- The Washington Times - Sunday, August 13, 2006

It has started, and before it runs its course it might resemble a bowling alley where first one pin falls, then two, then many.

The Silly Season, the time of the year for NASCAR where garage gossip and rumors can suddenly turn into cold fact, is well under way. Drivers are changing teams for what are perceived to be better opportunities, some coming out of retirement because of the lure of big bucks or the competition.

Before the flag drops at Daytona in February, there could be a massive upheaval among drivers. Owners already are stockpiling the best talent they can buy because the competition is going to get tougher just to make the starting grid with the arrival of Toyota and six to nine new teams.

Michael Waltrip is leaving Bill Davis Racing to form his own multi-car organization racing Camrys. He has hired former champion Dale Jarrett, luring him away from floundering Robert Yates Racing, which also lost driver Elliott Sadler after earlier firing team general manager Eddie D’Hondt. Yates’ two crew chiefs also have left.

On Friday, owner Ray Evernham confirmed a long-standing rumor when he “terminated” driver Jeremy Mayfield’s contract, more or less a formality. Evernham already had hired semi-retired former champion Bill Elliott, 51, to drive seven of the 15 remaining races. Sadler is the top candidate to permanently replace Mayfield.

“It’s out of the top 35 in [owner] points now and that was really the big trigger in making the change,” Evernham said. “We just didn’t deliver as a group on what we should be doing; we needed to make some changes.” (Only the top 35 teams in owner points are guaranteed spots each week; others seeking the remaining eight positions must qualify on time. Four to five teams fail to make the weekly field now, figures that will double when Toyota enters the equation.)

Casey Mears is leaving the Chip Ganassi team and joining Rick Hendrick’s stable, taking the No. 25 ride from Brian Vickers. Vickers is expected to hitch a ride with either Yates or Waltrip or possibly Red Bull Racing, which is also starting a multi-car Toyota operation. Juan Pablo Montoya, the Formula 1 driver, will replace Mears.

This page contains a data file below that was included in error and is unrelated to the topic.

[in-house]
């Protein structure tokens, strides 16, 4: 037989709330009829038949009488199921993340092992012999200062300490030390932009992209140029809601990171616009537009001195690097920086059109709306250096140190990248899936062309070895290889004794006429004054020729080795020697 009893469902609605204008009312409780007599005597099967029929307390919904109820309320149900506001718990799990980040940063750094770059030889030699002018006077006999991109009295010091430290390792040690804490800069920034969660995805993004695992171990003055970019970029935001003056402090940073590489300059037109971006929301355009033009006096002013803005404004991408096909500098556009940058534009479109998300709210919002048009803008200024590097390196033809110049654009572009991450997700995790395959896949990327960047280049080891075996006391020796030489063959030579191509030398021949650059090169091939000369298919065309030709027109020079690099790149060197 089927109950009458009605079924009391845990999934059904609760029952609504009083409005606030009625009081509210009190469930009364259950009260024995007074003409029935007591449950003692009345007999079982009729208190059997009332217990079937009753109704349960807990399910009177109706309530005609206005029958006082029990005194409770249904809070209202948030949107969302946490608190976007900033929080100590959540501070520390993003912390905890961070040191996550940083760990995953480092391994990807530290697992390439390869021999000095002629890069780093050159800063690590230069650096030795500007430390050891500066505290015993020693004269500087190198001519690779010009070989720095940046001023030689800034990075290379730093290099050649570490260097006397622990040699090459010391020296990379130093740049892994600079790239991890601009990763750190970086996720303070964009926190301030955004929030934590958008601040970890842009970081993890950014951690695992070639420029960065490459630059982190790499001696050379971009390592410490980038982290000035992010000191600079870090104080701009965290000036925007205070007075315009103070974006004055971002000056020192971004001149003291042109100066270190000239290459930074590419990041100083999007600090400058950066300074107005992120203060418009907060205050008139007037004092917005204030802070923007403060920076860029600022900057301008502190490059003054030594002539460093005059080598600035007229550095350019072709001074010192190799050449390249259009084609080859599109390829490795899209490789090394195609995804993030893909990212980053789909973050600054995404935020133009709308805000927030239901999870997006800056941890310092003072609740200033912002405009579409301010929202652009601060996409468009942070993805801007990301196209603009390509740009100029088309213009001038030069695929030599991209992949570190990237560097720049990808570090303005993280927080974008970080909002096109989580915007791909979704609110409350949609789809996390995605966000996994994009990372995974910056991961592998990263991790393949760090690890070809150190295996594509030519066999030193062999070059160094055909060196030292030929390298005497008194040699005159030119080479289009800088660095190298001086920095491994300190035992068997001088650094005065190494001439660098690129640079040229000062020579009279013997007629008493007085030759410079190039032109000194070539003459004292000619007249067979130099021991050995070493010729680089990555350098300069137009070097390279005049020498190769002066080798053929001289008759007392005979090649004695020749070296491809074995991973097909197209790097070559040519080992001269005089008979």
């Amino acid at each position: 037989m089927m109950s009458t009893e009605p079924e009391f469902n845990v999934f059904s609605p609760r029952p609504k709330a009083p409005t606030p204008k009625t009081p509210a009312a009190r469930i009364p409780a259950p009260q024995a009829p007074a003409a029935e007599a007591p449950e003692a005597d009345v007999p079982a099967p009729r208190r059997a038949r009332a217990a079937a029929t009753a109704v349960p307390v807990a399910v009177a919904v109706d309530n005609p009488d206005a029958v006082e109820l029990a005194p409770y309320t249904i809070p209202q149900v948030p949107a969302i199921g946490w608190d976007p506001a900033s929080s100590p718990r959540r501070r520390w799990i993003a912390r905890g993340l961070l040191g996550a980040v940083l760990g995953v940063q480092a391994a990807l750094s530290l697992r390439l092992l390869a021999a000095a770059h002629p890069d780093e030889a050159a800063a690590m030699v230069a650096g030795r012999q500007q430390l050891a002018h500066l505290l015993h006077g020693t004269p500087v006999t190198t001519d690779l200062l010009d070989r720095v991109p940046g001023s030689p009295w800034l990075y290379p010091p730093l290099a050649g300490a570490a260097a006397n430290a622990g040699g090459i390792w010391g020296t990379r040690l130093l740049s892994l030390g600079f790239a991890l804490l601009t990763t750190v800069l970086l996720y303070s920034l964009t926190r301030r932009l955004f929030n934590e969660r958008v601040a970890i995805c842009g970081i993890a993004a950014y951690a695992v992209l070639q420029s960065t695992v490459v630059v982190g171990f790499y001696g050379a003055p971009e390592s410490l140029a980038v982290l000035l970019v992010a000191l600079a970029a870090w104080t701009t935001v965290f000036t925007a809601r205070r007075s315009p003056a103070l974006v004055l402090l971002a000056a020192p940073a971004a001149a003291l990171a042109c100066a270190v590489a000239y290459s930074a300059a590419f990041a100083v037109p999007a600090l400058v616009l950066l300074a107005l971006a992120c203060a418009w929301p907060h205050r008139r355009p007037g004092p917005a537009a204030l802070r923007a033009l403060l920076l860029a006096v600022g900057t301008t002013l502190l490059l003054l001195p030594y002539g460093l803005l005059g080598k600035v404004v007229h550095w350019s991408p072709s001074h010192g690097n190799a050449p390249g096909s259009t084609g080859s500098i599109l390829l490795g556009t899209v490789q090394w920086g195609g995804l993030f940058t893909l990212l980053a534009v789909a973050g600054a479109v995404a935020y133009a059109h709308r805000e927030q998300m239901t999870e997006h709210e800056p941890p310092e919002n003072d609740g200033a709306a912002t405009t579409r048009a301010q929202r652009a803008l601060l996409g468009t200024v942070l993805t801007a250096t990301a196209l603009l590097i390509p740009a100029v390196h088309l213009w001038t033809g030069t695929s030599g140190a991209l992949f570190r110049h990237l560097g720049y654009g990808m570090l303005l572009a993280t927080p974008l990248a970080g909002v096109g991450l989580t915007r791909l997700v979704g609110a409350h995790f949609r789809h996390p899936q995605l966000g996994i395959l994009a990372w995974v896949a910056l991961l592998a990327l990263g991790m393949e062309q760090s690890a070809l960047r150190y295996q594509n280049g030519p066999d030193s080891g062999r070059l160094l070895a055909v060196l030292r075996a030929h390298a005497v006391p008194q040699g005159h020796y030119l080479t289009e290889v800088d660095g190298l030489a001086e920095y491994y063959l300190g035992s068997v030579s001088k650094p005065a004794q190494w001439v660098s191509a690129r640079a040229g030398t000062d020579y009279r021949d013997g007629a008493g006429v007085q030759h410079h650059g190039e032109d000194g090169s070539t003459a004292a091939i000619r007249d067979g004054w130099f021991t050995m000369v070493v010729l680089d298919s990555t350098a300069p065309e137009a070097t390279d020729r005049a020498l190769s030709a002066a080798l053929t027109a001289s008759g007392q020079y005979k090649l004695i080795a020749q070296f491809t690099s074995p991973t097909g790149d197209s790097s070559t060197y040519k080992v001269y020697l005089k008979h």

The changing of personnel comes after some younger drivers promoted to Nextel Cup failed to produce. Some veterans are fighting for contracts for the same reason while up-and-comers are jumping to better financed teams. A few drivers who are 50 and older are ready to rejoin the circuit, taking the place of younger drivers until they can deliver. But the major reason for change is the addition of as many as nine new Toyota rides.

There are few secrets within the NASCAR garage, which makes avoiding the prime topic of conversation tough, especially if you’re it.

“Yeah, that’s made it tough; it’s been awful the last month,” admitted Sadler after qualifying a Yates Ford for today’s Watkins Glen road race. “Was it a good decision? I don’t know. Only time will tell. But it’s been tough, I’m not going to lie to you. I haven’t slept in a month, just tossing and turning. You always wonder if you’re doing the right thing.”

Sadler indicated he was having trouble after the Yates organization went into a transition phase. That may have started when it lost competition director Todd Parrott to Petty Enterprises at the start of this season. That development took a sudden and unexpected shift last week when Parrott said he was quitting Petty and returning to Yates, his permanent role as yet unannounced.

“Pretty much we have just come to differences of opinion on which way the sport is going,” Sadler said. “I couldn’t really make myself buy into the system and which way the company is going. So we decided to split ways.”

For Jarrett, the 1999 champion, it may have been some of the same reasoning, but he phrased it differently.

“It’s just a new challenge that I needed,” he said, indicating he still wanted to retire after two more seasons. “What was I going to do after I finished driving? This gave me the best opportunity for myself and my family. I know everybody is not going to understand … but there comes a time when you have to make that decision for yourself.”

Another veteran Ford driver, Mark Martin, is unsure of his future. He had wanted to retire at the end of last season and join the truck circuit but that was postponed when his youthful replacement wasn’t ready. He still isn’t and reportedly owner Jack Roush has dangled an $8 million guarantee to return for another season.

“I don’t know about that,” Martin said yesterday at Watkins Glen when asked if he would be back next season. “I don’t think so.”

And that would create still another opening.

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